1. We speak of 'privation' (1) if something has not one of the attributes which a thing might naturally have, even if this thing itself would not naturally have it; e.g. a plant is said to be 'deprived' of eyes. - (2) If, though either the thing itself or its genus would naturally have an attribute, it has it not; e.g. a blind man and a mole are in different senses 'deprived' of sight; the latter in contrast with its genus, the former in contrast with his own normal nature. - (3) If, though it would naturally have the attribute, and when it would naturally have it, it has it not; for blindness is a privation, but one is not 'blind' at any and every age, but only if one has not sight at the age at which one would naturally have it. Similarly a thing is called blind if it has not sight in the medium in which, and in respect of the organ in respect of which, and with reference to the object with reference to which, and in the circumstances in which, it would naturally have it. - (4) The violent taking away of anything is called privation.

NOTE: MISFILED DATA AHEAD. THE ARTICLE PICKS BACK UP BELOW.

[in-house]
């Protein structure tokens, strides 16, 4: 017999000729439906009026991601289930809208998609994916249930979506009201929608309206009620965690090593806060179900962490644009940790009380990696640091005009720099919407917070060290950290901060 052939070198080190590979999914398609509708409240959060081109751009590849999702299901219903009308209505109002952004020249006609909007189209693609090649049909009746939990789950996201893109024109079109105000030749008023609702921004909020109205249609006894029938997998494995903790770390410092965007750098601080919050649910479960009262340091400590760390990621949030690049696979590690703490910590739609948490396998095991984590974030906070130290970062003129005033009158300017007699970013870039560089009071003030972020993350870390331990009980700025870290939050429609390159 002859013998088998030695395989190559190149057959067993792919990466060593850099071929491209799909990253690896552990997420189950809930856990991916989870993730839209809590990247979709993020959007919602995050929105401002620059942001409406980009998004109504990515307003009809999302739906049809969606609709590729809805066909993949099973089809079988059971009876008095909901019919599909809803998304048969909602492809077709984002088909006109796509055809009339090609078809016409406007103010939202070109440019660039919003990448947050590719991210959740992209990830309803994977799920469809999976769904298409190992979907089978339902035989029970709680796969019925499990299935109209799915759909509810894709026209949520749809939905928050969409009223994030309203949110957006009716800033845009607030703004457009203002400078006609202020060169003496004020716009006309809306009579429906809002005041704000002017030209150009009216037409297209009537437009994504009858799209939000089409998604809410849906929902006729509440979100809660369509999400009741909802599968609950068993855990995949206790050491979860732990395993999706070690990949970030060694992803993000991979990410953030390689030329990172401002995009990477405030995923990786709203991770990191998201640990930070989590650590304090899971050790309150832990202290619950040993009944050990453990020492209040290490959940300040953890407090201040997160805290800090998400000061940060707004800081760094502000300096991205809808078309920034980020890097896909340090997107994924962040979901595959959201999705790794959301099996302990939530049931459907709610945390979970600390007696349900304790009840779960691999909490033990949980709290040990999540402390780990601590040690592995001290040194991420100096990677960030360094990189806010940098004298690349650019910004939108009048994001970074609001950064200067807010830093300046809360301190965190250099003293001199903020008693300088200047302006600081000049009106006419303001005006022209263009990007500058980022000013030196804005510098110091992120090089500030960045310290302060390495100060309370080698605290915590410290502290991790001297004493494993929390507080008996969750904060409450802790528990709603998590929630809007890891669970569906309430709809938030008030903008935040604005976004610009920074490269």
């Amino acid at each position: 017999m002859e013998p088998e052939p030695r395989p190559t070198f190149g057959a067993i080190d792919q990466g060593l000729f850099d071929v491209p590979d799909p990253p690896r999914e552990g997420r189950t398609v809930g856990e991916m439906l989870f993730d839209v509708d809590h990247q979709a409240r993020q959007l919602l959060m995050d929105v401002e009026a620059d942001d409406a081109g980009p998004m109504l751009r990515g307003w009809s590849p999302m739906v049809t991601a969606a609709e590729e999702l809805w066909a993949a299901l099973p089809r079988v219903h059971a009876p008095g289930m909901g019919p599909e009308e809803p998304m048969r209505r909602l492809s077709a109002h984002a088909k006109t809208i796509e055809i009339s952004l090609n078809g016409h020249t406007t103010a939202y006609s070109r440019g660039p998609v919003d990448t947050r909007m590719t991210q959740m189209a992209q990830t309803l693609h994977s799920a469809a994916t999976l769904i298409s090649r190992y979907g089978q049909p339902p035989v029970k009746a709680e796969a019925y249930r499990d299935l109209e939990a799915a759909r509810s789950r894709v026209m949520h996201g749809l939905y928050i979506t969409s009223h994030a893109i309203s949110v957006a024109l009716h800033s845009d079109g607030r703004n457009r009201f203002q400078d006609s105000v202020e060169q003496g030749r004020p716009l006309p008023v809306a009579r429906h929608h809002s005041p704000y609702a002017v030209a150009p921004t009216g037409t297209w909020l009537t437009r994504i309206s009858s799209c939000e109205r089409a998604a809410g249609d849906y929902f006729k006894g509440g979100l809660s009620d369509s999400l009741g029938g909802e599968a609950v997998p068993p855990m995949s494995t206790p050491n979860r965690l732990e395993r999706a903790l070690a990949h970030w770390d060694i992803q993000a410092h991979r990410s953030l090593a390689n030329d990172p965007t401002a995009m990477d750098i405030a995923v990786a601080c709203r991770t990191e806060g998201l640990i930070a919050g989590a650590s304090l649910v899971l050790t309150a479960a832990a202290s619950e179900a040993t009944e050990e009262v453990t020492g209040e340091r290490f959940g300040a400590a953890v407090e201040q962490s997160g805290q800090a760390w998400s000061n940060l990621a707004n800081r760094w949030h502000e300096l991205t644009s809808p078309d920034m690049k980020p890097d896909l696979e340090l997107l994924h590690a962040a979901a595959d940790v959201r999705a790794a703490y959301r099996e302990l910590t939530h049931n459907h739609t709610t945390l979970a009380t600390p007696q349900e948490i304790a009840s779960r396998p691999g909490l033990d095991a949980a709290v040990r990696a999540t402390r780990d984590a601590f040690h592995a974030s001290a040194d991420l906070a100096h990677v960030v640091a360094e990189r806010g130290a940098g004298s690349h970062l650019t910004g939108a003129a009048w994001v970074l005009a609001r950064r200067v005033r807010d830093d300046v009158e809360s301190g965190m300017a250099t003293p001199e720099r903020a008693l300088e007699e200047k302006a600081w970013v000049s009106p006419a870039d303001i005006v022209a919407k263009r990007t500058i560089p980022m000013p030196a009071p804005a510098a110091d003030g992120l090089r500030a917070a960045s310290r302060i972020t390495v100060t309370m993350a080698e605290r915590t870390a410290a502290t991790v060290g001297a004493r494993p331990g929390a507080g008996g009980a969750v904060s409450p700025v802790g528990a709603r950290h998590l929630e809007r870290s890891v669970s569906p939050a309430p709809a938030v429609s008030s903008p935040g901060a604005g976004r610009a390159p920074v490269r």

2. Indeed there are just as many kinds of privations as there are of words with negative prefixes; for a thing is called unequal because it has not equality though it would naturally have it, and invisible either because it has no colour at all or because it has a poor colour, and apodous either because it has no feet at all or because it has imperfect feet. Again, a privative term may be used because the thing has little of the attribute (and this means having it in a sense imperfectly), e.g. 'kernel-less'; or because it has it not easily or not well (e.g. we call a thing uncuttable not only if it cannot be cut but also if it cannot be cut easily or well); or because it has not the attribute at all; for it is not the one-eyed man but he who is sightless in both eyes that is called blind. This is why not every man is 'good' or 'bad', 'just' or 'unjust', but there is also an intermediate state.